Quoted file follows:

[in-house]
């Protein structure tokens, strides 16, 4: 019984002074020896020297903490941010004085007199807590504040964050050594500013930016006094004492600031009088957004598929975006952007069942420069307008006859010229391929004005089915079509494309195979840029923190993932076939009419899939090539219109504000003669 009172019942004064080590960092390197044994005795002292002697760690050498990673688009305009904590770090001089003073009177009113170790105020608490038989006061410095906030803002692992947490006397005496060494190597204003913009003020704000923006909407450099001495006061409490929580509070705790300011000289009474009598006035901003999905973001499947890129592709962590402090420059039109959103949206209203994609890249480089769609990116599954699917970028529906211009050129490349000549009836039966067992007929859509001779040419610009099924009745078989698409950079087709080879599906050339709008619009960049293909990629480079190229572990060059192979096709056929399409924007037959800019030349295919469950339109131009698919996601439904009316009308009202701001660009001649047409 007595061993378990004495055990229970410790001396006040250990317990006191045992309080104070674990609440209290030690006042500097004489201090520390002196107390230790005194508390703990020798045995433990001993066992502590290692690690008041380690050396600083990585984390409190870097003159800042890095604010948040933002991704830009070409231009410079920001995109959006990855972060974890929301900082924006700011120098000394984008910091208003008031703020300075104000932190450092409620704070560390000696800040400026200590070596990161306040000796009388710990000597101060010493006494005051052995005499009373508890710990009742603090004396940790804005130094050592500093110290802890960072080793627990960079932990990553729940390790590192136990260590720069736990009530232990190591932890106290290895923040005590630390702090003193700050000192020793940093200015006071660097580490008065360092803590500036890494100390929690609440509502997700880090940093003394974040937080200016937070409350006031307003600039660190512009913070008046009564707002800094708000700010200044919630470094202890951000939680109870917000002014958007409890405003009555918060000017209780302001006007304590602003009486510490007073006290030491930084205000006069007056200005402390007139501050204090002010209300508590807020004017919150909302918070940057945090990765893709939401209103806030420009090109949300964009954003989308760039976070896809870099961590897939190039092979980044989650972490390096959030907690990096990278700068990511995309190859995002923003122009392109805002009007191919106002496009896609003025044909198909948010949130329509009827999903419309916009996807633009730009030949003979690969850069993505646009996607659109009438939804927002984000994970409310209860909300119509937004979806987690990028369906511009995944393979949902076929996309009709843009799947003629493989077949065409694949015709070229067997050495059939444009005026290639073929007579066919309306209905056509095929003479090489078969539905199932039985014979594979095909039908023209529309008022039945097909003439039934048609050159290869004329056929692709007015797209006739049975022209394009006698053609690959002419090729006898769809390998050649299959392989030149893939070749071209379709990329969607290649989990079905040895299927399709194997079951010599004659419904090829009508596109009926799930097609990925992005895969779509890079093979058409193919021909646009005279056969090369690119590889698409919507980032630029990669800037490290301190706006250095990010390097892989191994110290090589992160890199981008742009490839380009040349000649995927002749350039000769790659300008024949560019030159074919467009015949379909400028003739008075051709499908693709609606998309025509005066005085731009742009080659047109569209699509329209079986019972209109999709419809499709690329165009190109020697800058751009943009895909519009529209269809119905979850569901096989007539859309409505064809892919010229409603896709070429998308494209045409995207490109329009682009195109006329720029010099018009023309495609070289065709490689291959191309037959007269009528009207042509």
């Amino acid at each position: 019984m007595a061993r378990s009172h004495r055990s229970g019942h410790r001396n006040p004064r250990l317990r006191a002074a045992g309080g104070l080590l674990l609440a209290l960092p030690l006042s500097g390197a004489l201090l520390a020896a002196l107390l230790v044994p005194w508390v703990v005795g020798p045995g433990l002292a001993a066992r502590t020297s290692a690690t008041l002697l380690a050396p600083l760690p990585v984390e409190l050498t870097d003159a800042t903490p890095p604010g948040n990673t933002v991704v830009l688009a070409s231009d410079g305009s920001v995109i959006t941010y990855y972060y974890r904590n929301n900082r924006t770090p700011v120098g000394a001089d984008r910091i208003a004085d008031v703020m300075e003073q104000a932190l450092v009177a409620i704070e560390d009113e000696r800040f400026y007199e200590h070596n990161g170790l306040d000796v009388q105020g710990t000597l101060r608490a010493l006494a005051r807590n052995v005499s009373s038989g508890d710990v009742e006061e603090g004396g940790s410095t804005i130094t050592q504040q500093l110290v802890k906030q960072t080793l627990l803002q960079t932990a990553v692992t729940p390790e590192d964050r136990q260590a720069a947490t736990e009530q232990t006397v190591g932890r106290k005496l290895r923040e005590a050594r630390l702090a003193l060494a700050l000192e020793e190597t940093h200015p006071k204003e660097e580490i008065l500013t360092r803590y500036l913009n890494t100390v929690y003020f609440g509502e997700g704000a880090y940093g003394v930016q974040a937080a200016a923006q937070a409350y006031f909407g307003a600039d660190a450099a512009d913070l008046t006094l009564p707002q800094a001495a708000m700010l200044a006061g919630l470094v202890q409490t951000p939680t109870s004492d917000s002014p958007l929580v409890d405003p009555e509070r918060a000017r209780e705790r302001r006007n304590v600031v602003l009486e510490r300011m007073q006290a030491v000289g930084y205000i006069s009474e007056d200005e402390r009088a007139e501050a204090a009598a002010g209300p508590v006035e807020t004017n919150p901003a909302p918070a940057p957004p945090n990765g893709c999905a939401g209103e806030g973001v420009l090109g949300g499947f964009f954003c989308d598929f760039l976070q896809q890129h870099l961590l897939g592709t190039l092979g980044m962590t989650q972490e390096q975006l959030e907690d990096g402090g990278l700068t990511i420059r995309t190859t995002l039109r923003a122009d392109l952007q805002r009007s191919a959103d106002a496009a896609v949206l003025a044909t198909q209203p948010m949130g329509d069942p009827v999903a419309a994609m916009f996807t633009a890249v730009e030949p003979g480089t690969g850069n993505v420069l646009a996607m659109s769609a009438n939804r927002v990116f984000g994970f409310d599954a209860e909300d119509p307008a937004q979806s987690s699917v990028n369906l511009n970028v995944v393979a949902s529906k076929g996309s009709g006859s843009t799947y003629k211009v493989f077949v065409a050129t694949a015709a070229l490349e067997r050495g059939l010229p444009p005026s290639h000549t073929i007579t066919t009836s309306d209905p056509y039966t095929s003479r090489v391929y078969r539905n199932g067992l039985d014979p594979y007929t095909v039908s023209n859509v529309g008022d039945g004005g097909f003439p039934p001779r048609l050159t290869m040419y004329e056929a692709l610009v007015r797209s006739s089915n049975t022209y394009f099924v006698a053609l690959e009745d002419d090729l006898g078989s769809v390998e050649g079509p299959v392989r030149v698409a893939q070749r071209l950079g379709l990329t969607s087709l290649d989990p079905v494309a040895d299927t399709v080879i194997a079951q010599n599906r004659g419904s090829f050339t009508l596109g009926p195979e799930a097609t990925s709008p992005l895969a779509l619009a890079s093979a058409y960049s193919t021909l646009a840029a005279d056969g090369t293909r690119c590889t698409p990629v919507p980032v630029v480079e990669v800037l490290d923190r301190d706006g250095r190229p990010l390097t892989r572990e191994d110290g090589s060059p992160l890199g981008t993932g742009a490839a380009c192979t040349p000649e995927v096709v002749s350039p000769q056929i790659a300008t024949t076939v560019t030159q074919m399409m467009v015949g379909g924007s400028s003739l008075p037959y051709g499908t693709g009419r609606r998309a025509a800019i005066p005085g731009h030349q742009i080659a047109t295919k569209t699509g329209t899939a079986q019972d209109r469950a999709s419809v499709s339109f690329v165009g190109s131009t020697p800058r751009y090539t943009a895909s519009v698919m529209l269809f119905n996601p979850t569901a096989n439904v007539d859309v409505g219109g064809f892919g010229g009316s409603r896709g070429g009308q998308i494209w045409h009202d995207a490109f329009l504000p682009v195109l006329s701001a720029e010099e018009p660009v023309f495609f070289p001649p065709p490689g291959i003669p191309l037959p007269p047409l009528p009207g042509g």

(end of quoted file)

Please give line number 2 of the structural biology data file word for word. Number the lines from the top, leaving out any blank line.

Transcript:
């Protein structure tokens, strides 16, 4: 019984002074020896020297903490941010004085007199807590504040964050050594500013930016006094004492600031009088957004598929975006952007069942420069307008006859010229391929004005089915079509494309195979840029923190993932076939009419899939090539219109504000003669 009172019942004064080590960092390197044994005795002292002697760690050498990673688009305009904590770090001089003073009177009113170790105020608490038989006061410095906030803002692992947490006397005496060494190597204003913009003020704000923006909407450099001495006061409490929580509070705790300011000289009474009598006035901003999905973001499947890129592709962590402090420059039109959103949206209203994609890249480089769609990116599954699917970028529906211009050129490349000549009836039966067992007929859509001779040419610009099924009745078989698409950079087709080879599906050339709008619009960049293909990629480079190229572990060059192979096709056929399409924007037959800019030349295919469950339109131009698919996601439904009316009308009202701001660009001649047409 007595061993378990004495055990229970410790001396006040250990317990006191045992309080104070674990609440209290030690006042500097004489201090520390002196107390230790005194508390703990020798045995433990001993066992502590290692690690008041380690050396600083990585984390409190870097003159800042890095604010948040933002991704830009070409231009410079920001995109959006990855972060974890929301900082924006700011120098000394984008910091208003008031703020300075104000932190450092409620704070560390000696800040400026200590070596990161306040000796009388710990000597101060010493006494005051052995005499009373508890710990009742603090004396940790804005130094050592500093110290802890960072080793627990960079932990990553729940390790590192136990260590720069736990009530232990190591932890106290290895923040005590630390702090003193700050000192020793940093200015006071660097580490008065360092803590500036890494100390929690609440509502997700880090940093003394974040937080200016937070409350006031307003600039660190512009913070008046009564707002800094708000700010200044919630470094202890951000939680109870917000002014958007409890405003009555918060000017209780302001006007304590602003009486510490007073006290030491930084205000006069007056200005402390007139501050204090002010209300508590807020004017919150909302918070940057945090990765893709939401209103806030420009090109949300964009954003989308760039976070896809870099961590897939190039092979980044989650972490390096959030907690990096990278700068990511995309190859995002923003122009392109805002009007191919106002496009896609003025044909198909948010949130329509009827999903419309916009996807633009730009030949003979690969850069993505646009996607659109009438939804927002984000994970409310209860909300119509937004979806987690990028369906511009995944393979949902076929996309009709843009799947003629493989077949065409694949015709070229067997050495059939444009005026290639073929007579066919309306209905056509095929003479090489078969539905199932039985014979594979095909039908023209529309008022039945097909003439039934048609050159290869004329056929692709007015797209006739049975022209394009006698053609690959002419090729006898769809390998050649299959392989030149893939070749071209379709990329969607290649989990079905040895299927399709194997079951010599004659419904090829009508596109009926799930097609990925992005895969779509890079093979058409193919021909646009005279056969090369690119590889698409919507980032630029990669800037490290301190706006250095990010390097892989191994110290090589992160890199981008742009490839380009040349000649995927002749350039000769790659300008024949560019030159074919467009015949379909400028003739008075051709499908693709609606998309025509005066005085731009742009080659047109569209699509329209079986019972209109999709419809499709690329165009190109020697800058751009943009895909519009529209269809119905979850569901096989007539859309409505064809892919010229409603896709070429998308494209045409995207490109329009682009195109006329720029010099018009023309495609070289065709490689291959191309037959007269009528009207042509």